Tamim Ian Habimana
A mother whose 15-year-old son died from a single stab wound on his way home from school has said she will always feel pain but will do “whatever it takes” as she fights to stop further lives being lost.
Hawa Haragakiza, 33, vowed to campaign for change after her eldest child Tamim Ian Habimana was killed in Woolwich, south-east London, in July.
It comes as the number of teen homicides in the capital in 2021 reached 30.
Two boys were stabbed to death within an hour of each other on Thursday, making 2021 the bloodiest year on record for teen homicides in London. The previous record was 29 in 2008.
A 16-year-old boy was fatally wounded at Philpot’s Farm, Yiewsley, west London, and was pronounced dead at 8.25pm.
It followed the stabbing of a 15-year-old boy in Ashburton Park, Croydon, south London, who was pronounced dead at 7.36pm.
Mum fighting for change in son’s memory
Ms Haragakiza said young people are left with nothing to do after school and so wander the streets, where there is generally no police protection.
She told the PA news agency: “There’s a problem with young people because they’ve got so much time on their hands.
“After school they just don’t have anything to do and they just wander the street. And on the street we don’t have police protection.”
She believes young people do not trust adults and have no fear of ending up in prison.
“They’ll go to jail, they’ll have a nice life there, they’ll come out,” Ms Haragakiza said. “How about us? We just lost our kid.
“At the end of the day I was expecting my kid to be a lawyer, I was expecting my son to be a good citizen who I can be proud of. But he’s not here.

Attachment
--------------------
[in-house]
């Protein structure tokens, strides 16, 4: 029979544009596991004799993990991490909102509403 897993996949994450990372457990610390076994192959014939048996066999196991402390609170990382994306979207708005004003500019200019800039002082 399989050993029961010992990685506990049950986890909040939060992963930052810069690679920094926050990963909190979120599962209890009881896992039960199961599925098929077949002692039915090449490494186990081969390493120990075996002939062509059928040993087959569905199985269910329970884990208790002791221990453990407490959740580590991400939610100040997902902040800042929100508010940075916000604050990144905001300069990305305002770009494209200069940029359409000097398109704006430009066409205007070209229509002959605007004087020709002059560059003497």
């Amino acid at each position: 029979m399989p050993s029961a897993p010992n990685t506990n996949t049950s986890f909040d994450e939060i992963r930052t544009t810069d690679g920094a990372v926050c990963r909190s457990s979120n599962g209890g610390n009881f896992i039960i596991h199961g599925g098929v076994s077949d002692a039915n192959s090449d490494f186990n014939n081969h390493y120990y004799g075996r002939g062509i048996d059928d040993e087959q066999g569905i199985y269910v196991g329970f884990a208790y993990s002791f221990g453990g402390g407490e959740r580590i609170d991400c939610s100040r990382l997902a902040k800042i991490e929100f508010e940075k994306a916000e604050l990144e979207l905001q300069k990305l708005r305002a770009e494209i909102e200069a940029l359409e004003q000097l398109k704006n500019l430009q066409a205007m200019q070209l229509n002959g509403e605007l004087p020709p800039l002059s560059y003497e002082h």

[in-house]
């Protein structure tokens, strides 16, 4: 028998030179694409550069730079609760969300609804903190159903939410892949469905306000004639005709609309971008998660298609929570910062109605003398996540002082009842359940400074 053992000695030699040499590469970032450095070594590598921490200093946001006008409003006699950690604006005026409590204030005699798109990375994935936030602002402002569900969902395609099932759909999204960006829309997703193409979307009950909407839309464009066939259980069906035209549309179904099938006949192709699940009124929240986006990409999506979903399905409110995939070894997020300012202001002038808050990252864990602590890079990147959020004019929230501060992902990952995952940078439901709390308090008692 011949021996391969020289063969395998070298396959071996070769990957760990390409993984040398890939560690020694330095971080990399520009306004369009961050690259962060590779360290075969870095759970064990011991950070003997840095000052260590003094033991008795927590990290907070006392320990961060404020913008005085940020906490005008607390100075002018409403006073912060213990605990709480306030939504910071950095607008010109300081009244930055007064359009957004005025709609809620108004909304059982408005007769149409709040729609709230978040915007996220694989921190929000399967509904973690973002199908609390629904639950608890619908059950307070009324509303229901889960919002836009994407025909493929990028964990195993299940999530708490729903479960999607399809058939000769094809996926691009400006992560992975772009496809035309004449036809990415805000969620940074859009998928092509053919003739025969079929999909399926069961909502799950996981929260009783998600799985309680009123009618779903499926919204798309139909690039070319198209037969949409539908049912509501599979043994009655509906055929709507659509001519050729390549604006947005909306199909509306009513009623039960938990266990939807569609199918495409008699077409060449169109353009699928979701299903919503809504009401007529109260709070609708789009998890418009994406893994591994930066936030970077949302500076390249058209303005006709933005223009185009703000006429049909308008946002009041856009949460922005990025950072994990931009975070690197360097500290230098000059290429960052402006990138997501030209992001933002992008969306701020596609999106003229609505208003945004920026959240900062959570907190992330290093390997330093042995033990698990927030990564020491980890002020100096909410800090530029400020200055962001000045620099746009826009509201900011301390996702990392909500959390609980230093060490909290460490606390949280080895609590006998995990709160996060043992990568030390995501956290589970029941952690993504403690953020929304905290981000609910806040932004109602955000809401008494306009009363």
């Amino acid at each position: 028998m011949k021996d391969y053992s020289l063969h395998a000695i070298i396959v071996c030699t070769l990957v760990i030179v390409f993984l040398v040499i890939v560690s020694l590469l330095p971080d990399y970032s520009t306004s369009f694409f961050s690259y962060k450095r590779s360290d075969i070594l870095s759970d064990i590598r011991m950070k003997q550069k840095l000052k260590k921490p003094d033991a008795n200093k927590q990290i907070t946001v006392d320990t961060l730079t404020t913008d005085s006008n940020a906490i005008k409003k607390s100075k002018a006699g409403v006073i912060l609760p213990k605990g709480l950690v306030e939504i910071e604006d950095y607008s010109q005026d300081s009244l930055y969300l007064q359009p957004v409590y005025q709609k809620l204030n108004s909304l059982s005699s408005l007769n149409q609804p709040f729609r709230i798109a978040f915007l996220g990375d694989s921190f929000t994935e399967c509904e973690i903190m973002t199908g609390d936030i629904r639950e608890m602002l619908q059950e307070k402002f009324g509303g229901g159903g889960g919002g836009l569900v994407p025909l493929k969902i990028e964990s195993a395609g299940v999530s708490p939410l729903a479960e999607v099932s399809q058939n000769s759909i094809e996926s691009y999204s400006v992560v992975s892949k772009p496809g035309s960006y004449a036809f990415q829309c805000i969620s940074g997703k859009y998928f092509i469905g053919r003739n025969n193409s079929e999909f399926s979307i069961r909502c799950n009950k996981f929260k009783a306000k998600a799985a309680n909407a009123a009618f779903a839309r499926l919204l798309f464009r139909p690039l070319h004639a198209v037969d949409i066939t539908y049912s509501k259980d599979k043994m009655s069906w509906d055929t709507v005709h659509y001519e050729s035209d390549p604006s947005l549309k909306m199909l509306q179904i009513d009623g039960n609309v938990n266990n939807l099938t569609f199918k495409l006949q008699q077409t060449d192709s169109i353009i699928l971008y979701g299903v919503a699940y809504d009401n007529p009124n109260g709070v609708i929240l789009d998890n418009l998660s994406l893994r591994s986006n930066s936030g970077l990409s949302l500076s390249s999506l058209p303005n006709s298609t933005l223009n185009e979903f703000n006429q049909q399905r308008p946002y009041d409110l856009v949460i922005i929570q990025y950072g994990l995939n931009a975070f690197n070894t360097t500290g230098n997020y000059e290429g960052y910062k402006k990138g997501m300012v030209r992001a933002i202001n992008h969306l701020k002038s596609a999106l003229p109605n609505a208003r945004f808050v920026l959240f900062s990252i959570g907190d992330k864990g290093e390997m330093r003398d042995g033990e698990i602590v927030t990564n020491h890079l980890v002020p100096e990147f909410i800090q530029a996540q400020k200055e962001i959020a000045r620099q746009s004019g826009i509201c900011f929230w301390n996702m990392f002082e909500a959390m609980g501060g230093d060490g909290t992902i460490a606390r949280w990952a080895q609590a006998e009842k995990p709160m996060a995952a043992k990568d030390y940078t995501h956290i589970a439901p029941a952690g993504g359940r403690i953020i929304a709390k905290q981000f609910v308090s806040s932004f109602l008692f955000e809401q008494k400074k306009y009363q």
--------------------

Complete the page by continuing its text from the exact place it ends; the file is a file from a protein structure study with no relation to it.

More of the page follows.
Ms Haragakiza is determined to make a change in her son’s memory.
She said: “I don’t think that I’ve got time to just sit down and cry until I’ve seen that I’ve made a change in my son’s name.
“I know who my son was, he was a good boy. The way he looked at me was reassuring me ‘Mum, I will do you proud’.
“I will always have this pain, but the way to cope with it is to do what Tamim would want, which is to make a change. I have to do whatever it takes.”
This includes campaigning for centres for young people to keep them off the street and offer positive activities, as well as pushing for tougher jail terms.
She also wants to see bereaved relatives and ex-offenders visiting schools to teach young people the human cost of knife crime.
“It’s like every single day another kid is dead, and it looks like we have to accept that’s how it is, when we shouldn’t. It is supposed to be a free country but also a safe country,” Ms Haragakiza said.
‘I refuse to accept the loss of young lives is inevitable’
Speaking after the two latest deaths, a Met Police chief said everyone had a role to play in tackling knife crime.
Metropolitan Police Commander Alex Murray said: “My message today, other than speaking to the families and friends of those that London has lost, is to say you cannot carry knives in London.
“This is what happens when knives are carried and we all have a role in relation to tackling knife crime.”
And in a direct message to parents, he said: “If you have concerns, talk to your kids.
“Make sure they’re not carrying knives, make sure they’re not hanging around with kids carrying knives.
“We don’t know who has knives but we can find out and we can stop them hurting someone or being hurt.”
London Mayor Sadiq Khan said he was “devastated” by the double tragedy, and that the police are “doing everything possible to bring those responsible to justice”.
He said: “I refuse to accept that the loss of young lives is inevitable and will continue to be relentless in taking the bold action needed to put an end to violence in our city.”
A message from the editor:
Thank you for reading. NationalWorld is a new national news brand, produced by a team of journalists, editors, video producers and designers who live and work across the UK. Find out more about who’s who in the team, and our editorial values. We want to start a community among our readers, so please follow us on Facebook, Twitter and Instagram, and keep the conversation going. You can also sign up to our email newsletters and get a curated selection of our best reads to your inbox every day.